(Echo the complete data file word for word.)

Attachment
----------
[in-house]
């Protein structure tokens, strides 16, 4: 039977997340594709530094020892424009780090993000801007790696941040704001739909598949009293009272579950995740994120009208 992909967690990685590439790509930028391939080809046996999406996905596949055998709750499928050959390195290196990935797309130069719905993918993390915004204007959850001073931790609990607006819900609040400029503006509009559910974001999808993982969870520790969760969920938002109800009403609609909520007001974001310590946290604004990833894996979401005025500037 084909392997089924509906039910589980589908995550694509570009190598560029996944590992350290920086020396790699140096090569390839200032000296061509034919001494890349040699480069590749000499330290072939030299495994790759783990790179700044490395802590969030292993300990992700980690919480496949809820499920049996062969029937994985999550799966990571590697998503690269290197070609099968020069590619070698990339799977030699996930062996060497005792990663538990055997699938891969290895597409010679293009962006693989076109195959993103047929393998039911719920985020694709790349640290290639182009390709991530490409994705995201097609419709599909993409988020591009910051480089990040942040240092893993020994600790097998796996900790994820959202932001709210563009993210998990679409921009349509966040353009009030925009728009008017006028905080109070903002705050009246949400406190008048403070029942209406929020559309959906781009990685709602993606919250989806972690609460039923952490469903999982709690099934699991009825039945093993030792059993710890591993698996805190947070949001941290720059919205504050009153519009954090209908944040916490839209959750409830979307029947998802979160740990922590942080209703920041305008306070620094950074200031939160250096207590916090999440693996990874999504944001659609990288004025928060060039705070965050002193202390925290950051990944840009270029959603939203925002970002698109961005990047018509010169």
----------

[in-house]
């Protein structure tokens, strides 16, 4: 039977997340594709530094020892424009780090993000801007790696941040704001739909598949009293009272579950995740994120009208 992909967690990685590439790509930028391939080809046996999406996905596949055998709750499928050959390195290196990935797309130069719905993918993390915004204007959850001073931790609990607006819900609040400029503006509009559910974001999808993982969870520790969760969920938002109800009403609609909520007001974001310590946290604004990833894996979401005025500037 084909392997089924509906039910589980589908995550694509570009190598560029996944590992350290920086020396790699140096090569390839200032000296061509034919001494890349040699480069590749000499330290072939030299495994790759783990790179700044490395802590969030292993300990992700980690919480496949809820499920049996062969029937994985999550799966990571590697998503690269290197070609099968020069590619070698990339799977030699996930062996060497005792990663538990055997699938891969290895597409010679293009962006693989076109195959993103047929393998039911719920985020694709790349640290290639182009390709991530490409994705995201097609419709599909993409988020591009910051480089990040942040240092893993020994600790097998796996900790994820959202932001709210563009993210998990679409921009349509966040353009009030925009728009008017006028905080109070903002705050009246949400406190008048403070029942209406929020559309959906781009990685709602993606919250989806972690609460039923952490469903999982709690099934699991009825039945093993030792059993710890591993698996805190947070949001941290720059919205504050009153519009954090209908944040916490839209959750409830979307029947998802979160740990922590942080209703920041305008306070620094950074200031939160250096207590916090999440693996990874999504944001659609990288004025928060060039705070965050002193202390925290950051990944840009270029959603939203925002970002698109961005990047018509010169």